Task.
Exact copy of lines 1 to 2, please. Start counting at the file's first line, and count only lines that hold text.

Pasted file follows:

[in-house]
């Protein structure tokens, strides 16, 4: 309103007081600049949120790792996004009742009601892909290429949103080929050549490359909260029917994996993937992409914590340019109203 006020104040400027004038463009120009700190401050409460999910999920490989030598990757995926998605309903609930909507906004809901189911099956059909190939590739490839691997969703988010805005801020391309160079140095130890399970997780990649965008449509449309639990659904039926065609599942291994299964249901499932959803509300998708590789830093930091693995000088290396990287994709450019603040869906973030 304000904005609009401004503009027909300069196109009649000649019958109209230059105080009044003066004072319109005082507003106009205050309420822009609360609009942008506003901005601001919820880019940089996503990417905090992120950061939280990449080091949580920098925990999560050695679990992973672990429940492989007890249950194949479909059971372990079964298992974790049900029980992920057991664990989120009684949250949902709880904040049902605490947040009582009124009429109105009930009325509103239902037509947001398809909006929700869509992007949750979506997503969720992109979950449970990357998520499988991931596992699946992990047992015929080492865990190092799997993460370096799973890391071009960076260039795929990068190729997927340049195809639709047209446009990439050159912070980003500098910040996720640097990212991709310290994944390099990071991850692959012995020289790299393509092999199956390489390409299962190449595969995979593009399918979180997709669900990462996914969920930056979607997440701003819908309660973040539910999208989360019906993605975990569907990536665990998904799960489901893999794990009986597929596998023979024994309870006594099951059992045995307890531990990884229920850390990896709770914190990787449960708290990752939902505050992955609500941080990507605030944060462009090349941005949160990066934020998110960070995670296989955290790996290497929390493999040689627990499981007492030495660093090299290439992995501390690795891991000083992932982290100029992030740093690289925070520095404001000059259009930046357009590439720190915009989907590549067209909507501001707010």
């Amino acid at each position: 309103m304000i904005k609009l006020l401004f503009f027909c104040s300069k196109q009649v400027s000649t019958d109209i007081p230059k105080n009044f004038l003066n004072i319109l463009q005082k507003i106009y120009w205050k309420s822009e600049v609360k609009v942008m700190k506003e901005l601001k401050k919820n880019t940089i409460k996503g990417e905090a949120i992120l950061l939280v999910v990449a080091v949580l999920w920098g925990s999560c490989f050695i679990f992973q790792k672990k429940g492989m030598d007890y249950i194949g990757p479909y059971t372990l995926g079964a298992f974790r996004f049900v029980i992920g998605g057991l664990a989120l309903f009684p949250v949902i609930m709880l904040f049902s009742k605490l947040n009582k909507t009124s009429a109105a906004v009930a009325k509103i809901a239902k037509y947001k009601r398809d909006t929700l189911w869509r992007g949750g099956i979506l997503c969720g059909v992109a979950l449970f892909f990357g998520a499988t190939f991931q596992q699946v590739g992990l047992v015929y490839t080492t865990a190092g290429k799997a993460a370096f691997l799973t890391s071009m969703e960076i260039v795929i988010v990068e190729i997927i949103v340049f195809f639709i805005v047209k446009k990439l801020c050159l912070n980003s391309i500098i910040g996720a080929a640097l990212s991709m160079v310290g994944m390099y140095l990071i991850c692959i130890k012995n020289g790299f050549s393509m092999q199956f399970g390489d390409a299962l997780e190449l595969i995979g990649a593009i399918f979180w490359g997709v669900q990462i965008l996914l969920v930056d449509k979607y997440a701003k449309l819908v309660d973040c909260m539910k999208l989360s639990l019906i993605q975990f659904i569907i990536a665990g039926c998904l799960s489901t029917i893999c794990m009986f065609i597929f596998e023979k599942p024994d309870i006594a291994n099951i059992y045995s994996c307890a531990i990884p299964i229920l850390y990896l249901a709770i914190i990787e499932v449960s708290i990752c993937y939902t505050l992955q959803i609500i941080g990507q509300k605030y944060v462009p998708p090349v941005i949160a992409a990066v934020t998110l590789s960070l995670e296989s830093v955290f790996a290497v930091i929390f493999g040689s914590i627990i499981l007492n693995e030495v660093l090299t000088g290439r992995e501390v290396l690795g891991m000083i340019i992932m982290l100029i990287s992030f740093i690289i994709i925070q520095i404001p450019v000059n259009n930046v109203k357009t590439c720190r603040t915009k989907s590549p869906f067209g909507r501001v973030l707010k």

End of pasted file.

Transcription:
[in-house]
């Protein structure tokens, strides 16, 4: 309103007081600049949120790792996004009742009601892909290429949103080929050549490359909260029917994996993937992409914590340019109203 006020104040400027004038463009120009700190401050409460999910999920490989030598990757995926998605309903609930909507906004809901189911099956059909190939590739490839691997969703988010805005801020391309160079140095130890399970997780990649965008449509449309639990659904039926065609599942291994299964249901499932959803509300998708590789830093930091693995000088290396990287994709450019603040869906973030 304000904005609009401004503009027909300069196109009649000649019958109209230059105080009044003066004072319109005082507003106009205050309420822009609360609009942008506003901005601001919820880019940089996503990417905090992120950061939280990449080091949580920098925990999560050695679990992973672990429940492989007890249950194949479909059971372990079964298992974790049900029980992920057991664990989120009684949250949902709880904040049902605490947040009582009124009429109105009930009325509103239902037509947001398809909006929700869509992007949750979506997503969720992109979950449970990357998520499988991931596992699946992990047992015929080492865990190092799997993460370096799973890391071009960076260039795929990068190729997927340049195809639709047209446009990439050159912070980003500098910040996720640097990212991709310290994944390099990071991850692959012995020289790299393509092999199956390489390409299962190449595969995979593009399918979180997709669900990462996914969920930056979607997440701003819908309660973040539910999208989360019906993605975990569907990536665990998904799960489901893999794990009986597929596998023979024994309870006594099951059992045995307890531990990884229920850390990896709770914190990787449960708290990752939902505050992955609500941080990507605030944060462009090349941005949160990066934020998110960070995670296989955290790996290497929390493999040689627990499981007492030495660093090299290439992995501390690795891991000083992932982290100029992030740093690289925070520095404001000059259009930046357009590439720190915009989907590549067209909507501001707010």